If not-for-profit hospitals and healthcare systems needed a theme song, the Timbuk3 tune "The Future's So Bright I Gotta Wear Shades" wouldn't be it.
New York-based credit-rating agency Moody's Investors Service forecasts a gloomy next few years for not-for-profit providers.
One of the reasons for this less-than-rosy outlook is revenue pressure created by the Balanced Budget Act of 1997.
But a report from Moody's addresses other issues, too, including how mergers and acquisitions affect bond ratings.
"The corresponding uncertainty that arises when providers grapple with the transition to larger healthcare delivery systems is an increasingly common factor that contributed to numerous (rating) downgrades in 1998 and may contribute to more uncertainty in the future," according to Moody's.
Moody's recently released the outlook for the not-for-profit healthcare sector in an annual report.
Moody's rates almost 500 not-for-profit hospitals and healthcare systems with overall outstanding debt of more than $60 billion.
One of the systems hit with a ratings downgrade because of its acquisitions was Alexian Brothers Health System, Elk Grove Village, Ill. The system bought two suburban Chicago hospitals late last year from Columbia/HCA Healthcare Corp., Nashville.
The Moody's report says the agency revised outlooks or downgraded ratings for Alexian, along with some other systems that purchased Columbia hospitals, because of the increased debt they incurred "as a result of purchasing these facilities at prices higher than what historical market values would justify."
Alexian Brothers paid $254 million for two Columbia hospitals in a three-way hospital deal in which the system sold 192-bed Alexian Brothers Hospital, San Jose, Calif., to Columbia for $60 million (Aug. 2, p. 44).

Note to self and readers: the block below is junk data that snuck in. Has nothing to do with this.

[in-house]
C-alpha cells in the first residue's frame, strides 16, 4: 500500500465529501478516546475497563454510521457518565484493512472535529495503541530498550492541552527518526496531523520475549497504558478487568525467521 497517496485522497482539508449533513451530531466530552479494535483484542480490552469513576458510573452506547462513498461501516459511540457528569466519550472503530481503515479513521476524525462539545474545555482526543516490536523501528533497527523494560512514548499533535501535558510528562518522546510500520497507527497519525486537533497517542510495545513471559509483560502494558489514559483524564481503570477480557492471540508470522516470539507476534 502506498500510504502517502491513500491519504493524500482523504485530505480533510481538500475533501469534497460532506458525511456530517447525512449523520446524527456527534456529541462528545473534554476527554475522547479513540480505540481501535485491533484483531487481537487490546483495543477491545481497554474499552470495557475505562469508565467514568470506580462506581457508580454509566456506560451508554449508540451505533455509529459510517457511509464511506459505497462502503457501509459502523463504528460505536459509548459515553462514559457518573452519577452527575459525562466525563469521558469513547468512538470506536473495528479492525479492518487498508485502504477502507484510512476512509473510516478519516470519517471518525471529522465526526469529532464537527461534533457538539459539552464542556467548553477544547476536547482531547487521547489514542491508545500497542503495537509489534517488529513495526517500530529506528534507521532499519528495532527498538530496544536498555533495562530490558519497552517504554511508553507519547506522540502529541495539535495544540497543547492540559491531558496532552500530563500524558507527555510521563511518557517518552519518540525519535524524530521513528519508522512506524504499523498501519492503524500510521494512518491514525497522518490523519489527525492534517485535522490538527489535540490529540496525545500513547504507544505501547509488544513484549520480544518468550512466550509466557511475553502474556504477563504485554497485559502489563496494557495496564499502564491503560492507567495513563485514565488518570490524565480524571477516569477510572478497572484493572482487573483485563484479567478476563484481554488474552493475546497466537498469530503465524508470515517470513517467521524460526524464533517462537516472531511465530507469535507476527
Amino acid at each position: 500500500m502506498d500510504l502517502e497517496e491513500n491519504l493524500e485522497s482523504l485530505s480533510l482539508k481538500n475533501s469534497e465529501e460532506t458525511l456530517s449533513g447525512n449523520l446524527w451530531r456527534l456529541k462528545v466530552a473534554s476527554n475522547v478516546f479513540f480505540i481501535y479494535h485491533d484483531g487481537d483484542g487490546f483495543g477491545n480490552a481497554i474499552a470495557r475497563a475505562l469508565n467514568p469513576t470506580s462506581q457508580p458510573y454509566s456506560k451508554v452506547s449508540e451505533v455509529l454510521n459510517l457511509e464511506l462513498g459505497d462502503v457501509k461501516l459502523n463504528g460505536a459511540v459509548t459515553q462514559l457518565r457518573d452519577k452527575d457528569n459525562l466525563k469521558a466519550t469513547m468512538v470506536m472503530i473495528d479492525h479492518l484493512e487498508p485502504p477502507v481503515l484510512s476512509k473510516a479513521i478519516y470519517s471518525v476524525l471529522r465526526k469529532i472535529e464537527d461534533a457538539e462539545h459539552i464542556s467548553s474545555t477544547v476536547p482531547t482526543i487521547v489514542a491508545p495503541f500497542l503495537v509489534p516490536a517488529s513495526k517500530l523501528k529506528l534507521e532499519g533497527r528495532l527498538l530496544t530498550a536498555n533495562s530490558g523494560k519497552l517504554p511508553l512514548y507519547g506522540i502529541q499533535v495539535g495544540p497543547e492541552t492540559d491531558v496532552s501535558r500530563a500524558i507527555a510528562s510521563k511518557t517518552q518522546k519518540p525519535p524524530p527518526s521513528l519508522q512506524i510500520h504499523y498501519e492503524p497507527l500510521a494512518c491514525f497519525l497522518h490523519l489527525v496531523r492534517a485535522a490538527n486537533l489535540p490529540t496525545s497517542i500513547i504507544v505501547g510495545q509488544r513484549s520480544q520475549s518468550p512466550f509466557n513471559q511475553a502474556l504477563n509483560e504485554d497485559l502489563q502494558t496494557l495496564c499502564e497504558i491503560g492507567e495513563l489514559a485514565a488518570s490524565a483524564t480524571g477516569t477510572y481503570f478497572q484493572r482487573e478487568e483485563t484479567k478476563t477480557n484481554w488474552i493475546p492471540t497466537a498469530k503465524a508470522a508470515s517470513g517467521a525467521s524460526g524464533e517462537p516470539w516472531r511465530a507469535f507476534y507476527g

Alexian Brothers now has three hospitals, all in suburban Chicago.
Pamela Federbusch, a senior vice president at Moody's and the author of the report, explained why mergers and acquisitions affected ratings.
"Providers encountered a lot more integration problems than they originally anticipated, and it has taken longer to take costs out of the system and culturally for everyone to be on the same page," she says.
Because not-for-profit providers don't have the access to capital markets that their for-profit counterparts do, a ratings downgrade can be trouble, says Sheryl Skolnick, managing director of healthcare services at BancBoston Robertson Stephens in New York.
A lower bond rating means debt is more expensive and issuing the bonds can become more difficult.
The Moody's report says that as the size and complexity of these mergers increase, so do mega-systems' needs for capital and future debt issuances.
While Moody's believes most mergers and acquisitions ultimately produce good results, such as economies of scale and operating efficiencies, some systems fumble when they try to make their disparate parts work together.
Pittsburgh-based Allegheny Health, Education and Research Foundation is a prime example, according to Moody's.
AHERF couldn't integrate its money-losing hospital operations in Philadelphia and its hospitals in Pittsburgh "into a cohesive organization," the report says.
AHERF filed for bankruptcy last year (July 27, 1998, p. 2).
The Moody's report says post-merger rating downgrades happen primarily because management doesn't reduce costs or fails to properly assess the added business lines. Also, there are usually problems with integrating information systems and collecting receivables.
Combining operations can be tough, but merging workforces is another big challenge.
"When you combine organizations . . . you still have people differences: We do things one way; you do things another way; and my way is better," Skolnick says.
All this merger activity has caused some not-for-profit providers to rethink ancillary businesses that aren't profitable or aren't performing.
Many hospitals and health systems decide to sell physician practices and HMOs first, a process that has come to be known as "dis-integration."
Dis-integration gave a boost to 330-bed Touro Infirmary in New Orleans. Moody's upgraded Touro to Baa1 from Baa2, partly because it dumped its partial ownership in a money-losing HMO, Advantage Health Plan (Feb. 22, p. 2).
"The theme for 1999 is to refocus on core operations, unique service lines or centers of clinical excellence," Moody's says.